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Georgia: Academics, Politicians Counter Putin's Ossetia Claims

By Jimsher Rekhviashvili (RFE/RL) TBILISI, October 30, 2006 (RFE/RL) -- In his live question-and-answer session with the Russian public on October 25, Russian President Vladimir Putin touched on the long history of the conflict between Georgians and Ossetians. Some Georgian politicians and historians say the Russian leader needs to check his facts.

It's not the first time during the recent Moscow-Tbilisi standoff that Putin has evoked the image of Georgian military aggression against the Ossetians.

But it may have been the first time he had a chance to do so on live television in front of hundreds of thousands of Russian viewers.

"We recall that in the year 1920, Georgian armed forces executed three punitive operations against the Ossetian people," Putin said. "We have inherited an extremely difficult history, which we should remember, and act in an intensely careful manner."

Facts Disputed

The statement sparked instant outrage in Georgia, where many lawmakers condemned Putin's words as politically motivated -- and historically inaccurate.

"It seems that Putin has bad history advisers," said Mikheil Machavariani, a deputy speaker of the Georgian parliament. "As for the clashes in the 1920s, he must have read this story in some book. What riots? What are you talking about?"

While Putin's comments have elements of truth, many Georgians appear angered by what he chose to omit -- namely, the reason Georgians chose to use force.

The May 1920 operation launched by Georgian forces was in response to an uprising staged largely by Ossetians living in the region of Shida Kartli, the historic Georgian name for what is now South Ossetia. It was the third such uprising in as many years.

Historian Bondo Kupatadze says the uprisings were the work of the Bolsheviks, who harnessed the Ossetians' separatist leanings in an attempt to reabsorb Georgian territory and restore the former borders of the Russian Empire.

The 1920 Shida Kartli conflict by all accounts was the bloodiest, as well-known memoirs like "Heavy Cross" by then-Georgian National Guard commander Valiko Jugheli attest.

"This movement leaned toward separatism, mainly Ossetians participated in it, and the government of Soviet Russia proficiently exploited this factor," Kupatadze says. "These actions were evidently controlled from Russia. There were three uprisings: in March of 1918, in 1919, and a third time in May-June of 1920."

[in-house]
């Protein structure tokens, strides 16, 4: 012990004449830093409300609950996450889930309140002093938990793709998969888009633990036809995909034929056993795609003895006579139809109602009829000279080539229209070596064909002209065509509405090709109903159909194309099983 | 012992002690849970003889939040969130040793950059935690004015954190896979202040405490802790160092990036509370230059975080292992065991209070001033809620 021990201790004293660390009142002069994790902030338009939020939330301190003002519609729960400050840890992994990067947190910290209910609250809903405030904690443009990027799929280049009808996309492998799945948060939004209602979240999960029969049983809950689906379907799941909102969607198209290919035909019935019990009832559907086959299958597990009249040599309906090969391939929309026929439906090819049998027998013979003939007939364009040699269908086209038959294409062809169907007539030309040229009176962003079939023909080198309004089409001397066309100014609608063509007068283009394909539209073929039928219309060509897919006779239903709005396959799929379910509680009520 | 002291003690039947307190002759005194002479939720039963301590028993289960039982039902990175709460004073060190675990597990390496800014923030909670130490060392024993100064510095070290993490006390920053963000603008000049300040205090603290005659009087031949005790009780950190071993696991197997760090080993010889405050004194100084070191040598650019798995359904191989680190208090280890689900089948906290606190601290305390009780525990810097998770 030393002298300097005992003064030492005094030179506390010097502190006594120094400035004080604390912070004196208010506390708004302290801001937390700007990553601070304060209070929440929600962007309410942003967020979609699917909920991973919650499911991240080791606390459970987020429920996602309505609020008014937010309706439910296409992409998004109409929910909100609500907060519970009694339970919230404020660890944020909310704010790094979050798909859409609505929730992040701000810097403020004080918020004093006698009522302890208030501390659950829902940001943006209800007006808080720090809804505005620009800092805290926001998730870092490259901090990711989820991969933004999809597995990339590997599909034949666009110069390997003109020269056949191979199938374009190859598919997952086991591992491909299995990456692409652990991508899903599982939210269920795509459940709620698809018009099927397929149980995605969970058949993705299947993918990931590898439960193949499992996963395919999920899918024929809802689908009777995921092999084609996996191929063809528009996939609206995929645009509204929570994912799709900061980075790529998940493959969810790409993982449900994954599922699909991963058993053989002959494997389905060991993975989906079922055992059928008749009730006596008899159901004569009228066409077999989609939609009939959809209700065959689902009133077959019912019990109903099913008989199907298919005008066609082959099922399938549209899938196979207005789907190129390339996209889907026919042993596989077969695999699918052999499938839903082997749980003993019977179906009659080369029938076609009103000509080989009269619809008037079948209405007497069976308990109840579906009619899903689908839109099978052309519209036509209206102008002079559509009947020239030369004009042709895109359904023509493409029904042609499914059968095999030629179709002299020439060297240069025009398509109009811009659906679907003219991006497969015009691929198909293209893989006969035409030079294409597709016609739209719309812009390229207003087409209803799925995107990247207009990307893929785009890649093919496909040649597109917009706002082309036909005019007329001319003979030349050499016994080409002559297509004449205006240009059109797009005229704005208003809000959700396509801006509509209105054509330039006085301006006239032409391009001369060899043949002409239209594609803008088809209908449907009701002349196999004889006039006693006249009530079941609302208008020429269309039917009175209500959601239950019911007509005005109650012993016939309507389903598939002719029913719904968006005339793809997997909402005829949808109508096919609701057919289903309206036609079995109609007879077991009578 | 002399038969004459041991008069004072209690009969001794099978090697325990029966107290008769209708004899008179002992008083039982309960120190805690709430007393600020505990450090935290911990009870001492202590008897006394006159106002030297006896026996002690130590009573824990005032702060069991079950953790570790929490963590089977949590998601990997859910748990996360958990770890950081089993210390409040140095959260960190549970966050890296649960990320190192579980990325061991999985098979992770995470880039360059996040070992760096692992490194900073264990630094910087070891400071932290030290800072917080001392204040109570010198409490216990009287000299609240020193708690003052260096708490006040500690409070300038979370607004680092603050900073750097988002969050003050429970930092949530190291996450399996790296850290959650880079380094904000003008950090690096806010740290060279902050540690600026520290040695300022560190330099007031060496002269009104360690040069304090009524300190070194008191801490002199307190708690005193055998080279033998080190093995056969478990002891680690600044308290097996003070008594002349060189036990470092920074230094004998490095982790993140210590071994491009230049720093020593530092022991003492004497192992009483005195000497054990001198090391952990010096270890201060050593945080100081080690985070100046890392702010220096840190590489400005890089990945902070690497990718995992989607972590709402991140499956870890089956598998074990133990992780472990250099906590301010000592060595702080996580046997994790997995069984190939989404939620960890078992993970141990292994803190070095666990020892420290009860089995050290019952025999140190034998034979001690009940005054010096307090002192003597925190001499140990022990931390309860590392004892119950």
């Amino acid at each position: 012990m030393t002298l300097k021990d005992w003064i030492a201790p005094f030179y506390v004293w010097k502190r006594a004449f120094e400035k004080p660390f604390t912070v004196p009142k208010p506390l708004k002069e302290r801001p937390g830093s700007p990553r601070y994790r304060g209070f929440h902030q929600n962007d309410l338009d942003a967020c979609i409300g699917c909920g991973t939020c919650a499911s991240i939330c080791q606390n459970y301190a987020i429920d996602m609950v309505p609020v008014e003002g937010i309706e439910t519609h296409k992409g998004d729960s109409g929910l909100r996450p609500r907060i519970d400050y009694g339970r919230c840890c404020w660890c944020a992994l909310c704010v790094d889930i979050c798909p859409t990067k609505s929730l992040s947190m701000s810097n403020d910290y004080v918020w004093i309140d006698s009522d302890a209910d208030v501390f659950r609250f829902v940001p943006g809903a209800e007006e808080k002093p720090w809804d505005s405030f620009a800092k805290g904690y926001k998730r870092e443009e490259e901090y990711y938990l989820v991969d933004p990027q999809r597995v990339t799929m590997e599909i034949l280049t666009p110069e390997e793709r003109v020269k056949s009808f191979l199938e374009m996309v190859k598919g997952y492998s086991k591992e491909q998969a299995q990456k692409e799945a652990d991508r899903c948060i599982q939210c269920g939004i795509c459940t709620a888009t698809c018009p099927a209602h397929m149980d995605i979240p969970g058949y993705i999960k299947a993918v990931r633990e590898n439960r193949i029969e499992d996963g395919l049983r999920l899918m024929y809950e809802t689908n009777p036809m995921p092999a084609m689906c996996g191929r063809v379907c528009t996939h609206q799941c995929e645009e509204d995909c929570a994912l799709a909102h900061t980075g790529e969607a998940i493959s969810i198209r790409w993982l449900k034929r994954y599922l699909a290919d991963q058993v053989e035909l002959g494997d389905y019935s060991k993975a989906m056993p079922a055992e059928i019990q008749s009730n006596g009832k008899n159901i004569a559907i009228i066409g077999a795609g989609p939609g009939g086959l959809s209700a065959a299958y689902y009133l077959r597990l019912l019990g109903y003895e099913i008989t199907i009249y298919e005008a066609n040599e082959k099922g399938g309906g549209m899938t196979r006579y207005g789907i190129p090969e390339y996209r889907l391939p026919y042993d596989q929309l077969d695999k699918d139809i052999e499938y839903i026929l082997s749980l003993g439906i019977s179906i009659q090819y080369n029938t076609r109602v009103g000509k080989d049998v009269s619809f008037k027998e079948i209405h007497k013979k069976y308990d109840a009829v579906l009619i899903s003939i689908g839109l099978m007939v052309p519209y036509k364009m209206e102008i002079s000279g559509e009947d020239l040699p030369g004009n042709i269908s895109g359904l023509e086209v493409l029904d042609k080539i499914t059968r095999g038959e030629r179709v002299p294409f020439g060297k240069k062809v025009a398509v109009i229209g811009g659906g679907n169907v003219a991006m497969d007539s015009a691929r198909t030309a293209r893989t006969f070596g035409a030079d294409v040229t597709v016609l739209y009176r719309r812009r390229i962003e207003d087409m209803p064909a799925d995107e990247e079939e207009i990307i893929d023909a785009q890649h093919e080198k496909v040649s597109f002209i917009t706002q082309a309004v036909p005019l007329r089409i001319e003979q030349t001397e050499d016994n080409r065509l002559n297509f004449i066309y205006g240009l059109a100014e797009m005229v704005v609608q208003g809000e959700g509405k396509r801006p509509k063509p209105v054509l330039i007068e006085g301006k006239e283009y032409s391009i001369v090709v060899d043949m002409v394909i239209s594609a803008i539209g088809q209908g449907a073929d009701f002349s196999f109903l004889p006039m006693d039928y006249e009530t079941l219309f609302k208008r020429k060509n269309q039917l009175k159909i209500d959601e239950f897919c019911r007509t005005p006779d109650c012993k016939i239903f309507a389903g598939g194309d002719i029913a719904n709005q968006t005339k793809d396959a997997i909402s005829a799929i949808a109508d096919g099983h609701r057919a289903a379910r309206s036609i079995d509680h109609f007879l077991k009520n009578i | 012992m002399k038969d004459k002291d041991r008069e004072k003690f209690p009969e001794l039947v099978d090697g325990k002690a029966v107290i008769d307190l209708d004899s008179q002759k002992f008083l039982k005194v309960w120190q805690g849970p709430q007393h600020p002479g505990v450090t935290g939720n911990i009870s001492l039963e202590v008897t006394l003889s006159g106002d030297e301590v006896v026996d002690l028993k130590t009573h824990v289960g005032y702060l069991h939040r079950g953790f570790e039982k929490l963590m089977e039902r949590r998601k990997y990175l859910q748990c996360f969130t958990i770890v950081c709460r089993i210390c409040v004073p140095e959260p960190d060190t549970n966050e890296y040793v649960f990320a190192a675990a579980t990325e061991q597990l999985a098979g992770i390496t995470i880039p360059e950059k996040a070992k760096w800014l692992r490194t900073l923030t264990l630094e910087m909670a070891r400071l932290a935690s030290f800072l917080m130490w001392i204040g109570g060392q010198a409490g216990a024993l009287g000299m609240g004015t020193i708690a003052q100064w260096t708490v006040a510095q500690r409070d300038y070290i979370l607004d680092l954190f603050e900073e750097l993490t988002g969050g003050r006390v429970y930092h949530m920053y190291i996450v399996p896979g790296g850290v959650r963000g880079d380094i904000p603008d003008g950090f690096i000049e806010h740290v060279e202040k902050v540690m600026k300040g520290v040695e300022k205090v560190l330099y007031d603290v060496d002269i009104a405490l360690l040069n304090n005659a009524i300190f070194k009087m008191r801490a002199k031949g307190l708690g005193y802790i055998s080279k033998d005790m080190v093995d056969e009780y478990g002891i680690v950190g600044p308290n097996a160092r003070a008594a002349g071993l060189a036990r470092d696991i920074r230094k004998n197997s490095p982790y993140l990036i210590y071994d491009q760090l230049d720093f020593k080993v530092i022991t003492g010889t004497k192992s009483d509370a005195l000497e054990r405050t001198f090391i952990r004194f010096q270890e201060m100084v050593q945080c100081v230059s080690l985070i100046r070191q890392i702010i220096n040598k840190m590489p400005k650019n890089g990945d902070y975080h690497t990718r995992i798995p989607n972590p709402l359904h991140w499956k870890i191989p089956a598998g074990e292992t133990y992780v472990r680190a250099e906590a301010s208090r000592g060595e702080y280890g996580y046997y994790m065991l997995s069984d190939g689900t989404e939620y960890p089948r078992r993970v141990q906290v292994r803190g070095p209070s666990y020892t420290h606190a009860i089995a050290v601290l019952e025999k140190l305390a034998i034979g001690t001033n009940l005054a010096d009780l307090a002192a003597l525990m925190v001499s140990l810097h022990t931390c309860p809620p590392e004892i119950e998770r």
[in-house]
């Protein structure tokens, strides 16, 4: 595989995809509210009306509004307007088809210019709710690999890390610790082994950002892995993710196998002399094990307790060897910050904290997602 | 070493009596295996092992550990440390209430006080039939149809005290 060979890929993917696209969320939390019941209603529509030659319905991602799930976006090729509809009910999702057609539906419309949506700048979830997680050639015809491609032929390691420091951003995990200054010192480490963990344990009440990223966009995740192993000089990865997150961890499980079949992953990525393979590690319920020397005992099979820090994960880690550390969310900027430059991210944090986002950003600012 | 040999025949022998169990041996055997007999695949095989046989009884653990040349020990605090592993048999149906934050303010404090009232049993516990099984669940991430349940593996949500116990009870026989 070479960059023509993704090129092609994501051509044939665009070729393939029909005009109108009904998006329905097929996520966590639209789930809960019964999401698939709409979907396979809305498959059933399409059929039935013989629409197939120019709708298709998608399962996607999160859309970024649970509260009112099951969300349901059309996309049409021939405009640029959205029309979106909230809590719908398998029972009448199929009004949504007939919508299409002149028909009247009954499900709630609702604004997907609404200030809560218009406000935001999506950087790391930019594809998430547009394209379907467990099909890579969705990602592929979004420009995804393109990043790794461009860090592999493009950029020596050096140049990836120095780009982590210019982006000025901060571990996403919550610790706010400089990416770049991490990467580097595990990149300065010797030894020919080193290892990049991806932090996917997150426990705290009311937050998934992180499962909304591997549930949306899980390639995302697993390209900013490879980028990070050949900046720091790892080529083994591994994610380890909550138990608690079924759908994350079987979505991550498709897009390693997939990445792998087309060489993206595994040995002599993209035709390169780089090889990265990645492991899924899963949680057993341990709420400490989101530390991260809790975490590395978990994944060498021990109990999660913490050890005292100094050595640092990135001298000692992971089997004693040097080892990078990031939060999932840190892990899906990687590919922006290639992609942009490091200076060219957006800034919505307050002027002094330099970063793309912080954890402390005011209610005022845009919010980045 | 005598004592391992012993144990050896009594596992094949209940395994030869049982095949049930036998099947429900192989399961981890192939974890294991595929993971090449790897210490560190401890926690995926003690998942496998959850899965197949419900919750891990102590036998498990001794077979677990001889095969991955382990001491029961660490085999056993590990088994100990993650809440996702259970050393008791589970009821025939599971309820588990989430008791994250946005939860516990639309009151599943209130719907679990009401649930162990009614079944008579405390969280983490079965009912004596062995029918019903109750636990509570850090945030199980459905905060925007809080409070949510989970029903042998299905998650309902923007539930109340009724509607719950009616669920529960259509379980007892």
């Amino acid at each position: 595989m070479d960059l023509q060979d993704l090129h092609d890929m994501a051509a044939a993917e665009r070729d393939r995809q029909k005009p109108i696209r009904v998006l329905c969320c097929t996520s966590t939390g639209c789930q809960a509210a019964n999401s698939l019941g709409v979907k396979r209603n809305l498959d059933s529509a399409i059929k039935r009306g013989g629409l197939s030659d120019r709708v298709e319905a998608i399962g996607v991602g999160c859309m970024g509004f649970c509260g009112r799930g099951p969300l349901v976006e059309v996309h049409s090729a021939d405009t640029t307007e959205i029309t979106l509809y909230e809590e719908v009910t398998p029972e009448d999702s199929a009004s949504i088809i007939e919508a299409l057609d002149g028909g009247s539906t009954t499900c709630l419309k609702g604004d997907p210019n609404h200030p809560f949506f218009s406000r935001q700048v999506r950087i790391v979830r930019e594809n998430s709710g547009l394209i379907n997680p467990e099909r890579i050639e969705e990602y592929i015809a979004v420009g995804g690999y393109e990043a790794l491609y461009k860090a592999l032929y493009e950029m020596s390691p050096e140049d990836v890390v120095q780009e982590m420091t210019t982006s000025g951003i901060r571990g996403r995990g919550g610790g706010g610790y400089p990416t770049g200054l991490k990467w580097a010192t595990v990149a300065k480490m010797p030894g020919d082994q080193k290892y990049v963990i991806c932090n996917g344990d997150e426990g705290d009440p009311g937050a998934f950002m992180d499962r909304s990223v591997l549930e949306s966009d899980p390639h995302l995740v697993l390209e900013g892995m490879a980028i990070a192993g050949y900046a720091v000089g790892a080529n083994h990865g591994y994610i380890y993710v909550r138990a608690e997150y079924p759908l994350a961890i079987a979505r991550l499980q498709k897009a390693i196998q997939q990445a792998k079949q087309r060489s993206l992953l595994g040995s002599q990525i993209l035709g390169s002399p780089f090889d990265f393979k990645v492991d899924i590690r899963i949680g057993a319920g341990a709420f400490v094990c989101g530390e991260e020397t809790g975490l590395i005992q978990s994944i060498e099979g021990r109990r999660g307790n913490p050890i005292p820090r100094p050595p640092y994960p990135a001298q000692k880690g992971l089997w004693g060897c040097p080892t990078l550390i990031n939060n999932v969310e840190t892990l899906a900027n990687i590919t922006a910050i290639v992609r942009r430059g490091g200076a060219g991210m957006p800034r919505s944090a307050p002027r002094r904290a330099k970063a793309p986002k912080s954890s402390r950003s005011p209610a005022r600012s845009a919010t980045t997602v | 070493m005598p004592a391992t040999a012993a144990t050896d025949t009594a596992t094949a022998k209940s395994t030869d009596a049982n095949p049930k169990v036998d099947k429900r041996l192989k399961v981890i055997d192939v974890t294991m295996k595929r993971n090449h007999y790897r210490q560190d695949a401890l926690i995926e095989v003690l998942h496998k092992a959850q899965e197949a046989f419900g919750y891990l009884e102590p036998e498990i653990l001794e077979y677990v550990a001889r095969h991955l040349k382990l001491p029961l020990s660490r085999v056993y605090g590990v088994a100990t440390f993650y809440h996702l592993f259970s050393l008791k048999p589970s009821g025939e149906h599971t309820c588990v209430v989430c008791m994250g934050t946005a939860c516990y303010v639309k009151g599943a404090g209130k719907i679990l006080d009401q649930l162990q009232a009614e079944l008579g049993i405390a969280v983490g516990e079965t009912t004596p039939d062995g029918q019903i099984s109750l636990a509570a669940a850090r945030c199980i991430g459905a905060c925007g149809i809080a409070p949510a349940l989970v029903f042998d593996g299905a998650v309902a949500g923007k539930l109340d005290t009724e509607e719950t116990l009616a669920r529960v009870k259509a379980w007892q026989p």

The 1920 Shida Kartli conflict by all accounts was the bloodiest, as well-known memoirs like "Heavy Cross" by then Georgian National Guard commander Valiko Jugheli attest.

Russian history texts say Georgian troops killed as many as 18,000 and displaced 50,000 others during the campaign to quell the uprising.

Brutal By Any Account

Georgians say such figures are grossly exaggerated. But historians like Kupatadze concede the fighting was savage.

Some Georgians wonder where Putin got his facts from (ITAR-TASS file photo)

"It was really brutal," Kupatadze says. "The area of Roki was particularly targeted. Villages that were actively supporting the Bolsheviks were targeted by rampages. This was an entirely anti-Bolshevik operation. Naturally, the scale of the operation entailed casualties among the peaceful population as well. It would have been impossible to avoid this."

The fighting came just weeks after the Soviet Union and Georgia signed a mutual nonaggression treaty on May 7, 1920. A key article of the agreement held that Russia "inarguably recognizes Georgia's independence, and willingly abandons any sovereign right that it had to Georgian people and land."

Within years, however, Georgia had been incorporated into the USSR -- complete with an autonomous District of South Ossetia, created by the Soviets in appreciation for the Ossetians' role in destabilizing Georgia.

More than 80 years later, the Ossetians are once again seeking independence from Georgia -- and once again with the full support of Moscow.

Back To The Future

Putin's evocation of an Ossetian massacre at the hands of Georgian troops has angered many ordinary Georgians. "So they say we attacked Ossetians and waged war against them? Actually it was the other way around," says one man in Tbilisi. "They attacked us -- they took control of Ksani and Dzegvi [in Shida Kartli]. I'm not a historian, but I've learned some things."

The Georgian government has repeatedly said it wants to find peaceful means to resolve its current conflicts with breakaway South Ossetia and Abkhazia.

Putin says Russia's current crackdown on Georgia is aimed at "preventing bloodshed" in the separatist regions.

But Georgian Defense Minister Irakli Okruashvili fueled fears of a Georgian military campaign against South Ossetia by publicly vowing earlier this year to celebrate New Year's 2007 in Tskhinvali, where he was born.

Putin now routinely accuses Tbilisi of seeking instead to use military might to solve the frozen conflicts. Russia's current crackdown on Georgia, he says, is aimed at "preventing bloodshed" in the separatist regions.

The argument appears to be that history will repeat itself if Georgia once again uses military force against ethnic Ossetians. For the Georgians, however, it is Russia's backroom support of Tskhinvali that conjures up a sense of deja vu.

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MORE: Coverage of the situation in Georgian from RFE/RL's Georgian Service and in Russian from RFE/RL's Russian Service.


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